Andrew McCabe, 49, has served as the No 2 official at the FBI since February 2016
More pressure on Trump as FBI deputy director plans exit
Deputy FBI Director Andrew McCabe plans to retire in a few months after coming under blistering criticism from some congressional Republicans, according to the Washington Post.
Mr McCabe, 49, has served as the No. 2 official at the FBI since February 2016, and would leave some time after he becomes fully eligible for pension benefits in March, the Post reported, citing sources it didn’t identify.
Bloomberg wasn’t immediately able to verify the report, and the FBI didn’t respond to a request for comment. But president Donald Trump jumped on the report after returning from a round of golf in Florida with PGA professionals Justin Thomas, Daniel Berger and others.
Mr McCabe’s tenure has become entangled in recent years in politically charged controversies, including the investigation into Democrat Hillary Clinton’s use of private email when she was secretary of State, and the ongoing criminal probe into whether Trump or his associates colluded with Russia to interfere in the 2016 election campaign.
Most recently, House Republicans demanded to know what discussions Mr McCabe might have had in 2016 with two FBI officials who exchanged text messages critical of Trump. One of them referred to a meeting in “Andy’s office” where they discussed “that there’s no way” Trump would be elected but “we can’t take that risk.”
Republicans have suggested, without proof, that this may have spawned an action plan for the FBI to exploit a dossier of unverified allegations against Trump that was compiled by a former British spy and financed largely by Mrs Clinton’s campaign.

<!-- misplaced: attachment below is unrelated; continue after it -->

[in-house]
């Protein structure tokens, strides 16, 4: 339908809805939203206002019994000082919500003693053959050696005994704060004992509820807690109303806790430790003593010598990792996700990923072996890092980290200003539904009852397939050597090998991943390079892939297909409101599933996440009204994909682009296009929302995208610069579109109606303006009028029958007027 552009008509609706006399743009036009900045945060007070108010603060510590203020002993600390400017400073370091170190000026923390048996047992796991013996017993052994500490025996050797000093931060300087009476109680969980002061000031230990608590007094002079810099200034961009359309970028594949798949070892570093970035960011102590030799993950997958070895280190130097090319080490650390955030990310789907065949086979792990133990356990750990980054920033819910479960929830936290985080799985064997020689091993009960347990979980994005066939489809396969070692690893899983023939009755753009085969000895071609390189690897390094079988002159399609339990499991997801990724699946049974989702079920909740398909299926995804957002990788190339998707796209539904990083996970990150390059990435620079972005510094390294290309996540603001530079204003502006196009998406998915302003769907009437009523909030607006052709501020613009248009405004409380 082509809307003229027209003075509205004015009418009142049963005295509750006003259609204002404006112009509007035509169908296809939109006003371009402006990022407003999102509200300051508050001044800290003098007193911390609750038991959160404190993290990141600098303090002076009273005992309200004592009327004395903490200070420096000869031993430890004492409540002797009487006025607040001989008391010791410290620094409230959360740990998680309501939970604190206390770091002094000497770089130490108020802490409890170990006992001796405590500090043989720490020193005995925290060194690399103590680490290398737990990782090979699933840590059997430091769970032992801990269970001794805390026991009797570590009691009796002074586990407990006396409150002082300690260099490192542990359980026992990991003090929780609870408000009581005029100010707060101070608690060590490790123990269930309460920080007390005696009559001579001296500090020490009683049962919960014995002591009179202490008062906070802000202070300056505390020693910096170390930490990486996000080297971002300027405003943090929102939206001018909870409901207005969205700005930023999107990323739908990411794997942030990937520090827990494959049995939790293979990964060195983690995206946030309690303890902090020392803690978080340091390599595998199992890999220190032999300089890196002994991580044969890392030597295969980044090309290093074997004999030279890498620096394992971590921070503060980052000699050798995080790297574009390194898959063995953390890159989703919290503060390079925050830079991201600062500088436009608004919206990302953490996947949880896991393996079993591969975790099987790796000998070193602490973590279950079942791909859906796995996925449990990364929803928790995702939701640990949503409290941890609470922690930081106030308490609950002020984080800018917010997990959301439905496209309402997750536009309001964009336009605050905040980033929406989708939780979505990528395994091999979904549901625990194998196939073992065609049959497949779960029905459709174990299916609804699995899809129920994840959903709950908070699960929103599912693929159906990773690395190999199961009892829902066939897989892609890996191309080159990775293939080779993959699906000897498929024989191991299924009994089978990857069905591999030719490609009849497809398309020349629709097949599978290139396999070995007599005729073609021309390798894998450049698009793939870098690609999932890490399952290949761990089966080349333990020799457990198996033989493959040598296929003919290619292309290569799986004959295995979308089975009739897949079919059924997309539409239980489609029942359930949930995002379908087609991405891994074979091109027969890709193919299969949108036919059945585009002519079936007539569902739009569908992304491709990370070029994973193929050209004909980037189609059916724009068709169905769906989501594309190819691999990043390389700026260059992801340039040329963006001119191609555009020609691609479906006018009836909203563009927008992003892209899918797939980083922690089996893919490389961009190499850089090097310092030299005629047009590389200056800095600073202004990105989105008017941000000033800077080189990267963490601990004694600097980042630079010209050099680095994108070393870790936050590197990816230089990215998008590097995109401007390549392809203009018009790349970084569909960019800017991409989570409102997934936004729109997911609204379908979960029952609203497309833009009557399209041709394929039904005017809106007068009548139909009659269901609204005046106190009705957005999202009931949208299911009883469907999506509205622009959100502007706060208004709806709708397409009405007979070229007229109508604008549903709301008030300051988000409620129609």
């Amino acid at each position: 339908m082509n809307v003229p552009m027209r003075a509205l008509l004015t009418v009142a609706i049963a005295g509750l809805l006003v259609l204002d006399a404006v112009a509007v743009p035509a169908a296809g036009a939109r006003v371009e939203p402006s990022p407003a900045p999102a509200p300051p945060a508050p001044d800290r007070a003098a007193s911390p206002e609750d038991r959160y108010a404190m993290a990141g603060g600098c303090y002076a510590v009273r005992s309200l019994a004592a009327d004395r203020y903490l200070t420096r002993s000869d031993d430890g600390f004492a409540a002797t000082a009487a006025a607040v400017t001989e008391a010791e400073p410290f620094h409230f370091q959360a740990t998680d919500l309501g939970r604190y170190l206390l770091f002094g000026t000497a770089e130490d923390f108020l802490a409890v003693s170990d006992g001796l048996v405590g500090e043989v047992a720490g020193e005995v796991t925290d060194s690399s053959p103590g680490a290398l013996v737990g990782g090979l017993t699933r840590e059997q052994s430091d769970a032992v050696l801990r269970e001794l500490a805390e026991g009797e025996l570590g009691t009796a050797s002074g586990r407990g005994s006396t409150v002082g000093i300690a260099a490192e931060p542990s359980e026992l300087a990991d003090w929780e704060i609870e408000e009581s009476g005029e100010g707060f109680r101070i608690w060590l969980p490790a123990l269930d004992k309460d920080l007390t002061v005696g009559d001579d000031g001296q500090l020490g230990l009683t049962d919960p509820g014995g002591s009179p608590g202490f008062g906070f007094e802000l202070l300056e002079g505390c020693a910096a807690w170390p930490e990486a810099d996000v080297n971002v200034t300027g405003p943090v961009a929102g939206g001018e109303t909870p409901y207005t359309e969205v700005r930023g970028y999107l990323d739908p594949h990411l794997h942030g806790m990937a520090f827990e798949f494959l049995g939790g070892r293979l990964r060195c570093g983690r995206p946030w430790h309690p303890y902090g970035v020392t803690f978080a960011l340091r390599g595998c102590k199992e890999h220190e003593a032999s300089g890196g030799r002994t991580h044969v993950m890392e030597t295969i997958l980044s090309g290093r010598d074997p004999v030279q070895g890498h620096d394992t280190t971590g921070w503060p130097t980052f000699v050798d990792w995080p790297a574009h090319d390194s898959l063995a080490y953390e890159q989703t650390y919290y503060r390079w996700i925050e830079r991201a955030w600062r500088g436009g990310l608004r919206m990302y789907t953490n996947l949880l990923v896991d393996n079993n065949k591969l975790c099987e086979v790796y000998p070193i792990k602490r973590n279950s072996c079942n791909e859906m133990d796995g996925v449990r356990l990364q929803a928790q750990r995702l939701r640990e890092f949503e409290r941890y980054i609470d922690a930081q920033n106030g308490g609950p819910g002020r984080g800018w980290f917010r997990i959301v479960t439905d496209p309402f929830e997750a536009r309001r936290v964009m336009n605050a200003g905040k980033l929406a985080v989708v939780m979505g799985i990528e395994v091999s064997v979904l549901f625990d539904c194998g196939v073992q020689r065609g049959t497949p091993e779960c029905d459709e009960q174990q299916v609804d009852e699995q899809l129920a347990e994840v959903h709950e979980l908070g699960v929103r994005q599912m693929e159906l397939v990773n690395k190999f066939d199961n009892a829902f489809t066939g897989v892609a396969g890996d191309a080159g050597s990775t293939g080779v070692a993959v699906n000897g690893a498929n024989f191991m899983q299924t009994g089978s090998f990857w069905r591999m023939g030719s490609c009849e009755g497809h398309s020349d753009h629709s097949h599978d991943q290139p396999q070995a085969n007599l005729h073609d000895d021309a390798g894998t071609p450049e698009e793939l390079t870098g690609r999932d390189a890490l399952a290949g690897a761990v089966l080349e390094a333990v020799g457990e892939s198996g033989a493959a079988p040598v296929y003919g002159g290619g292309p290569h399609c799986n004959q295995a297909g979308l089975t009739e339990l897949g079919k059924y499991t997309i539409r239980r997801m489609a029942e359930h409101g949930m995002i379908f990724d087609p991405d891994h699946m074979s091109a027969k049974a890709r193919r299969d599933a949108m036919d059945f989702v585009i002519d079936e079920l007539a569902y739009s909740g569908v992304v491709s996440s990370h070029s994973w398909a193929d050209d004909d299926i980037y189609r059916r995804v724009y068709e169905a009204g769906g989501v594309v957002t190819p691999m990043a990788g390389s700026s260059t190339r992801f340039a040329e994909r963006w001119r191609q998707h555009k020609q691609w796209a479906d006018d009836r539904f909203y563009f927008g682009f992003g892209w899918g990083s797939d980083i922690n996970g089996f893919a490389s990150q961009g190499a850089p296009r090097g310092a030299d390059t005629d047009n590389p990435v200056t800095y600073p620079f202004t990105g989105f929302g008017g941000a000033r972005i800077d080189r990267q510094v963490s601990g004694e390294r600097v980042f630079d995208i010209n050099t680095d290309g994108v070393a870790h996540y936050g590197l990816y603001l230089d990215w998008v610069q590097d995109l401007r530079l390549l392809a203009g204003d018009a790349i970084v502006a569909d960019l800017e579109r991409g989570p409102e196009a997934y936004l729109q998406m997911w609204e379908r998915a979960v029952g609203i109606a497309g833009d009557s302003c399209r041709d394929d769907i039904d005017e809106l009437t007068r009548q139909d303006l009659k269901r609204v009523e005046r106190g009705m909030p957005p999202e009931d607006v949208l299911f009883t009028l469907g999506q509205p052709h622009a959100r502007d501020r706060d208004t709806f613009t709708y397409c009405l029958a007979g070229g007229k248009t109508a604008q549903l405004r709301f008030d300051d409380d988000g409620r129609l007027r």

The officials, Peter Strzok and Lisa Page, are no longer part of the investigation, which is now being led by Special Counsel Robert Mueller.
Mr McCabe also came under Republican criticism in 2016 when he helped oversee the Clinton email investigation even though his wife had accepted donations from Democratic political organizations for an unsuccessful election bid in 2015 to the Virginia state senate. The FBI said in a statement at the time that Mr McCabe “played no role” in his wife’s campaign “and did not participate in fundraising or support of any kind.”
“He ought to be replaced. And I’ve said that before and I’ve said it to people who can do it,” Senate Judiciary Committee Chairman Chairman Chuck Grassley, a Republican from Iowa, told reporters this month.
“How can FBI Deputy Director Andrew McCabe, the man in charge, along with leakin’ James Comey, of the Phony Hillary Clinton investigation (including her 33,000 illegally deleted emails) be given $700,000 for wife’s campaign by Clinton Puppets during investigation?” Trump said Saturday on Twitter.
The Justice Department’s inspector general is conducting a broad investigation into how the department and FBI have handled recent matters, including the Clinton investigation. Mr McCabe’s activities have been under scrutiny by the inspector general as well.
Mr McCabe joined the Federal Bureau of Investigation in 1996 and held management positions in the Counterterrorism divison and the Washington field office.
He became the FBI’s acting director after James Comey was dismissed by Trump in May, and served in that role until Aug. 2 when a new director, Christopher Wray, took charge.
Mr Wray recently reassigned another top official, FBI general counsel James Baker, to a different role within the agency, the Washington Post reported on Friday.
Mr Comey made a rare comment on the move, hinting in a Twitter post at the motivations behind Baker’s change in role.
“Sadly, we are now at a point in our political life when anyone can be attacked for partisan gain,” Mr Comey wrote late Friday. “James Baker, who is stepping down as FBI General Counsel, served our country incredibly well for 25 years and deserves better. He is what we should all want our public servants to be.”